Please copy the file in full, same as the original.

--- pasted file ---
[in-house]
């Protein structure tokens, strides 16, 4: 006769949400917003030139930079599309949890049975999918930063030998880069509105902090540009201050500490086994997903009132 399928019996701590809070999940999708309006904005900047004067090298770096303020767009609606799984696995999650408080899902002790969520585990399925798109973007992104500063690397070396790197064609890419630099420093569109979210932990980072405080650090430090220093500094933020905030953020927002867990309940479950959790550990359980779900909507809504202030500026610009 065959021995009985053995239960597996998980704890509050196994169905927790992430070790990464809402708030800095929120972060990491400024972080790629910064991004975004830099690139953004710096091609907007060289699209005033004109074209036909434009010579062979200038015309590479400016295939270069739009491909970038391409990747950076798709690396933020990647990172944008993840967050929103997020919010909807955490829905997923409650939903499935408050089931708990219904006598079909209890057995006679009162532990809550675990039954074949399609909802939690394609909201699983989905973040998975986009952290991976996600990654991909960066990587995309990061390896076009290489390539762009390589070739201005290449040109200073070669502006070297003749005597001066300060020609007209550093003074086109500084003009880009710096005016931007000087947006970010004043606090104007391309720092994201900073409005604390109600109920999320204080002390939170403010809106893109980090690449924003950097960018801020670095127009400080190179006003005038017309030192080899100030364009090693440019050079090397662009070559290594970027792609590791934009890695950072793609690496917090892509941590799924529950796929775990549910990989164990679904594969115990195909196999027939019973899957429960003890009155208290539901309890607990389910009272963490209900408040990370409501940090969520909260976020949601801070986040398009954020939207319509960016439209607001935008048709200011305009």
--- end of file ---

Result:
[in-house]
């Protein structure tokens, strides 16, 4: 006769949400917003030139930079599309949890049975999918930063030998880069509105902090540009201050500490086994997903009132 399928019996701590809070999940999708309006904005900047004067090298770096303020767009609606799984696995999650408080899902002790969520585990399925798109973007992104500063690397070396790197064609890419630099420093569109979210932990980072405080650090430090220093500094933020905030953020927002867990309940479950959790550990359980779900909507809504202030500026610009 065959021995009985053995239960597996998980704890509050196994169905927790992430070790990464809402708030800095929120972060990491400024972080790629910064991004975004830099690139953004710096091609907007060289699209005033004109074209036909434009010579062979200038015309590479400016295939270069739009491909970038391409990747950076798709690396933020990647990172944008993840967050929103997020919010909807955490829905997923409650939903499935408050089931708990219904006598079909209890057995006679009162532990809550675990039954074949399609909802939690394609909201699983989905973040998975986009952290991976996600990654991909960066990587995309990061390896076009290489390539762009390589070739201005290449040109200073070669502006070297003749005597001066300060020609007209550093003074086109500084003009880009710096005016931007000087947006970010004043606090104007391309720092994201900073409005604390109600109920999320204080002390939170403010809106893109980090690449924003950097960018801020670095127009400080190179006003005038017309030192080899100030364009090693440019050079090397662009070559290594970027792609590791934009890695950072793609690496917090892509941590799924529950796929775990549910990989164990679904594969115990195909196999027939019973899957429960003890009155208290539901309890607990389910009272963490209900408040990370409501940090969520909260976020949601801070986040398009954020939207319509960016439209607001935008048709200011305009």